Effective succession planning within the Public Sector

Pubished 28th January 2020

Formulating a watertight succession plan has never been more crucial for government organisations. Younger generations are swooping into the workforce at great capacity, with research stating by 2030, millennials will take up 75% of the workforce. The ability to attract this new surge of young, fresh talent with new and innovative ideas, is therefore crucial to the growth of public sector organisations. Therefore, in essence, succession planning is planning for and executing smooth transitions of key leadership positions. But what strategies can be implemented to ensure the best plans, and more importantly the right people, are in place?

Organisations that have successful succession plans in place often cultivate a culture of continuous improvement, be it through internal employees or recruiting the best talent available. Once a core foundation of employees have been created, successful organisations aim to develop their workforce skills and knowledge, whilst embedding or cultivating the right culture and mind-set. As this expertise is sharpened in preparation for leadership roles, in the event of organisational growth or leadership changes, key employees are able to transition into these high-level roles seamlessly. There are however a number of steps and considerations public sector leaders need to make in order to reach this position of preparation. There are several factors which contribute to effective succession planning; however, the key 3 are detailed below:

Understand the function and value of the role

In many cases succession planning is a reactive strategy undertaken after a high level of turnover, arguably more so within the public sector. Notwithstanding, leaders should adopt a prudent, best practice approach to proactively engaging best talent available on the market and groom these individuals into leadership roles. However, before building any strategic process, it is imperative for the organisation to fully understand the role and value of each position within its structure.

“Before companies can start thinking about their succession plan, they have to understand their jobs”

– Sharlyn Lauby

Some would argue that this exercise was common sense and a prerequisite, although unfortunately within government organisations, there is a constant periodical form of restructuring or reshaping of departments, often lead from the top down. If the right amount of effort and decision making was made upfront to discern the rationale behind each role (function and value), that particular position will have more of a lasting presence within the organisation. Once an organisation has a clear understanding of that particular role and can determine the need for its longevity, in light of budget constraints and adoption of new technologies, only then should they invest time and energy into developing a strategic succession plan.

Become flexible rather than linear

Public sector organisations often adopt a linear process when recruitment is on the agenda, i.e. your managers job is the job you work towards and so forth. However, mobility is key to a successful succession plan.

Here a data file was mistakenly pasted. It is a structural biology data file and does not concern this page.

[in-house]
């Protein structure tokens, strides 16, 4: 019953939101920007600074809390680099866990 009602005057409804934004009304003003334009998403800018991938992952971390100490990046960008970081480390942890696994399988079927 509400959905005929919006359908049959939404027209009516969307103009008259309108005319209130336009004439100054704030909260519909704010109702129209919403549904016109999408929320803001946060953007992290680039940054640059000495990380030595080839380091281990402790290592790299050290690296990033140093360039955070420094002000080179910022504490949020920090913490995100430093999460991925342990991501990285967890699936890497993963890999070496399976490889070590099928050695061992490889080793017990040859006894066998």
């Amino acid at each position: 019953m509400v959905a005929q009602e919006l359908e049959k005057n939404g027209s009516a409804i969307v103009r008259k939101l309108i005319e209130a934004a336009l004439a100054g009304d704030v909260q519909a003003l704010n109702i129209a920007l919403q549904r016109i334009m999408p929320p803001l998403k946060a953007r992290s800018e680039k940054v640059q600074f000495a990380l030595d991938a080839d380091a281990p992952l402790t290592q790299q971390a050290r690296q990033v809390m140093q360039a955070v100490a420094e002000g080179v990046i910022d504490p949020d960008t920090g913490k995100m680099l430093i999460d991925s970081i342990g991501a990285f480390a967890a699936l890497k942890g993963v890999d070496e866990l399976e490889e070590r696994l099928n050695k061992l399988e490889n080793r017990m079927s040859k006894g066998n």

Lateral moves from one public sector organisation into another is a good method of finding talent that leaders may think is unattainable. There could be a number of potential key candidates within other public organisations, who are not ready to retire or change industries, but consider themselves at a stumbling block in terms of progression.

This same non-linear approach should be undertaken internally. Rather than a pre-selected shortlist of the most obvious candidates for a role, opening up a vacancy to everyone can unearth potential successors who otherwise would not be considered. The main consideration for public sector leaders here is to upskill the most suitable talent whilst keeping an open mindset towards other candidates who have potential. Upskill being the most important word in this instance.

Have an impact and making a difference

As millennials flood the workplace, it is crucial to pinpoint their drivers to attract the best up and coming talent available on the market. Studies suggest one of millennials’ key motivations when considering an employer is whether they have a social purpose. A study by the Alliance to Transform State Government Operations further states “there is much to suggest that [members of Generation X] and millennials have a strong predisposition for mission, but government isn’t tapping into it.”

Whilst private sector organisations may be able to offer employees other benefits such as free parking or a more generous holiday allowance, public sector organisations can provide a fundamental sense of moral purpose and passion that millennials crave when deciding upon which career path to follow – having an impact and making a tangible difference.

Another way to inject millennials into public sector roles is by modernising technology. It is no secret that public sector organisations require an overhaul to improve their legacy systems and integrate more advanced private sector technology. For example, a study found that in 2017, only 13% of public sector technology budgets were allocated to legacy modernisation. A key driving force for millennials is to work with the latest technology according to a recent article, and as such could be seen as a prerequisite to hiring the best young talent around.

A successful succession plan should therefore market its opportunities towards millennials and encourage their applications through an environment that is appealing to this latest generation of the workforce.

Need some guidance on how to successfully create and embed an effective succession plan in your organisation, please do get in touch.